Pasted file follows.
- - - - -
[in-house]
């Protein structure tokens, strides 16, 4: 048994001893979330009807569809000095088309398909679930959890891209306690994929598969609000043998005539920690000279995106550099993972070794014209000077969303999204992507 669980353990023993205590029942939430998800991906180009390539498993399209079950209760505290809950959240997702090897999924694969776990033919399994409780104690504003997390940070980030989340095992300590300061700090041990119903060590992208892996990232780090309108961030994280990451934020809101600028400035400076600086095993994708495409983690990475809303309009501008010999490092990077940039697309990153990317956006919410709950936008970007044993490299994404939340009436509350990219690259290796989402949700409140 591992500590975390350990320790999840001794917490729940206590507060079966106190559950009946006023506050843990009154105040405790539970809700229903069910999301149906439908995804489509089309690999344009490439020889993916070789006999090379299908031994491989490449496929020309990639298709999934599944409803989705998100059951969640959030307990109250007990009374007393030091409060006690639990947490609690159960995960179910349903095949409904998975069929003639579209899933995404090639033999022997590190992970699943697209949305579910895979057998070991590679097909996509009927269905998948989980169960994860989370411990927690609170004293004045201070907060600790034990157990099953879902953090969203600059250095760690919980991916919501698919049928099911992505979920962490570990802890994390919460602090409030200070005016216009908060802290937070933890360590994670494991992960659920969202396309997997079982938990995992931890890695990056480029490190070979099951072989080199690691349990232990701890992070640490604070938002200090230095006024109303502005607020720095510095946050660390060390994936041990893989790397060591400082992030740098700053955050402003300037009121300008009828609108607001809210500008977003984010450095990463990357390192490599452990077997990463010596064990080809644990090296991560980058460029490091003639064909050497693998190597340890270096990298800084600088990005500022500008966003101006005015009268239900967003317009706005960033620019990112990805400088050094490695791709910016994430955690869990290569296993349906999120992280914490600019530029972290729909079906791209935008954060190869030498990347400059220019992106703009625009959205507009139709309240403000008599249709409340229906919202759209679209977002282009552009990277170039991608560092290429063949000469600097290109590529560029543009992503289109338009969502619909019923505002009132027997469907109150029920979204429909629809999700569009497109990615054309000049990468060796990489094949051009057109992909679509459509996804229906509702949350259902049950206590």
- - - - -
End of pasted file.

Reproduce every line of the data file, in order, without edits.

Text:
[in-house]
């Protein structure tokens, strides 16, 4: 048994001893979330009807569809000095088309398909679930959890891209306690994929598969609000043998005539920690000279995106550099993972070794014209000077969303999204992507 669980353990023993205590029942939430998800991906180009390539498993399209079950209760505290809950959240997702090897999924694969776990033919399994409780104690504003997390940070980030989340095992300590300061700090041990119903060590992208892996990232780090309108961030994280990451934020809101600028400035400076600086095993994708495409983690990475809303309009501008010999490092990077940039697309990153990317956006919410709950936008970007044993490299994404939340009436509350990219690259290796989402949700409140 591992500590975390350990320790999840001794917490729940206590507060079966106190559950009946006023506050843990009154105040405790539970809700229903069910999301149906439908995804489509089309690999344009490439020889993916070789006999090379299908031994491989490449496929020309990639298709999934599944409803989705998100059951969640959030307990109250007990009374007393030091409060006690639990947490609690159960995960179910349903095949409904998975069929003639579209899933995404090639033999022997590190992970699943697209949305579910895979057998070991590679097909996509009927269905998948989980169960994860989370411990927690609170004293004045201070907060600790034990157990099953879902953090969203600059250095760690919980991916919501698919049928099911992505979920962490570990802890994390919460602090409030200070005016216009908060802290937070933890360590994670494991992960659920969202396309997997079982938990995992931890890695990056480029490190070979099951072989080199690691349990232990701890992070640490604070938002200090230095006024109303502005607020720095510095946050660390060390994936041990893989790397060591400082992030740098700053955050402003300037009121300008009828609108607001809210500008977003984010450095990463990357390192490599452990077997990463010596064990080809644990090296991560980058460029490091003639064909050497693998190597340890270096990298800084600088990005500022500008966003101006005015009268239900967003317009706005960033620019990112990805400088050094490695791709910016994430955690869990290569296993349906999120992280914490600019530029972290729909079906791209935008954060190869030498990347400059220019992106703009625009959205507009139709309240403000008599249709409340229906919202759209679209977002282009552009990277170039991608560092290429063949000469600097290109590529560029543009992503289109338009969502619909019923505002009132027997469907109150029920979204429909629809999700569009497109990615054309000049990468060796990489094949051009057109992909679509459509996804229906509702949350259902049950206590």